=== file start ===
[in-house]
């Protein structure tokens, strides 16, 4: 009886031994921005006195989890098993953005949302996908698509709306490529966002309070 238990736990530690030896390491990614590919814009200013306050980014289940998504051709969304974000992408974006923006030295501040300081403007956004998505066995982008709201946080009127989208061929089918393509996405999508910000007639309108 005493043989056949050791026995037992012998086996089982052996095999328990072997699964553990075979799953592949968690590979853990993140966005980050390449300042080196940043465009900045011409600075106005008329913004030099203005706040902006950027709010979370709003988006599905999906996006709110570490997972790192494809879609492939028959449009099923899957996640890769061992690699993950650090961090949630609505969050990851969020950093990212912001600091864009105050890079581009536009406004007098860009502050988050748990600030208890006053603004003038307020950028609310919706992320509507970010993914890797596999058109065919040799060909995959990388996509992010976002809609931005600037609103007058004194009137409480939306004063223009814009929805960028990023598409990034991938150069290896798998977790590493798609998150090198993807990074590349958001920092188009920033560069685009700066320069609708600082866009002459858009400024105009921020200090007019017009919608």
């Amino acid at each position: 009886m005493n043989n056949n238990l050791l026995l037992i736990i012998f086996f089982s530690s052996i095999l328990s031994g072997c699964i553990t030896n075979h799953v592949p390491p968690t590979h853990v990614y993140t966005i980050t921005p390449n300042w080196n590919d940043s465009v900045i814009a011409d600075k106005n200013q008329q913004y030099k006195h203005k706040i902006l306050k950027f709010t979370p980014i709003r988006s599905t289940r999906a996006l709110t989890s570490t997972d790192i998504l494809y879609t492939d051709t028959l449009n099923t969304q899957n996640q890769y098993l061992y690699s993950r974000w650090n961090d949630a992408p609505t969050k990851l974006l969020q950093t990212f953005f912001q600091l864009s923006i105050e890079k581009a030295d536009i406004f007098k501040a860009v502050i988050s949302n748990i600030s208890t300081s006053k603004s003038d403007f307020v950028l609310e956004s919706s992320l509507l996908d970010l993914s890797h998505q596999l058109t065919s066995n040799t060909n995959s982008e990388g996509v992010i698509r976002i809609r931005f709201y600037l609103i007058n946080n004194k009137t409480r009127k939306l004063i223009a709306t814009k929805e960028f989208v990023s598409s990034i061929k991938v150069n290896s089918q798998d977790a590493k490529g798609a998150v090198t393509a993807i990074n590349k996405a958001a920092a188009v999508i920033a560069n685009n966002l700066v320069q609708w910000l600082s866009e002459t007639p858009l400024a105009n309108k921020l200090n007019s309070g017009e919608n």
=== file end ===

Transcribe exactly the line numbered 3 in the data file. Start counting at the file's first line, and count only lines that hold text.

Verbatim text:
């Amino acid at each position: 009886m005493n043989n056949n238990l050791l026995l037992i736990i012998f086996f089982s530690s052996i095999l328990s031994g072997c699964i553990t030896n075979h799953v592949p390491p968690t590979h853990v990614y993140t966005i980050t921005p390449n300042w080196n590919d940043s465009v900045i814009a011409d600075k106005n200013q008329q913004y030099k006195h203005k706040i902006l306050k950027f709010t979370p980014i709003r988006s599905t289940r999906a996006l709110t989890s570490t997972d790192i998504l494809y879609t492939d051709t028959l449009n099923t969304q899957n996640q890769y098993l061992y690699s993950r974000w650090n961090d949630a992408p609505t969050k990851l974006l969020q950093t990212f953005f912001q600091l864009s923006i105050e890079k581009a030295d536009i406004f007098k501040a860009v502050i988050s949302n748990i600030s208890t300081s006053k603004s003038d403007f307020v950028l609310e956004s919706s992320l509507l996908d970010l993914s890797h998505q596999l058109t065919s066995n040799t060909n995959s982008e990388g996509v992010i698509r976002i809609r931005f709201y600037l609103i007058n946080n004194k009137t409480r009127k939306l004063i223009a709306t814009k929805e960028f989208v990023s598409s990034i061929k991938v150069n290896s089918q798998d977790a590493k490529g798609a998150v090198t393509a993807i990074n590349k996405a958001a920092a188009v999508i920033a560069n685009n966002l700066v320069q609708w910000l600082s866009e002459t007639p858009l400024a105009n309108k921020l200090n007019s309070g017009e919608n």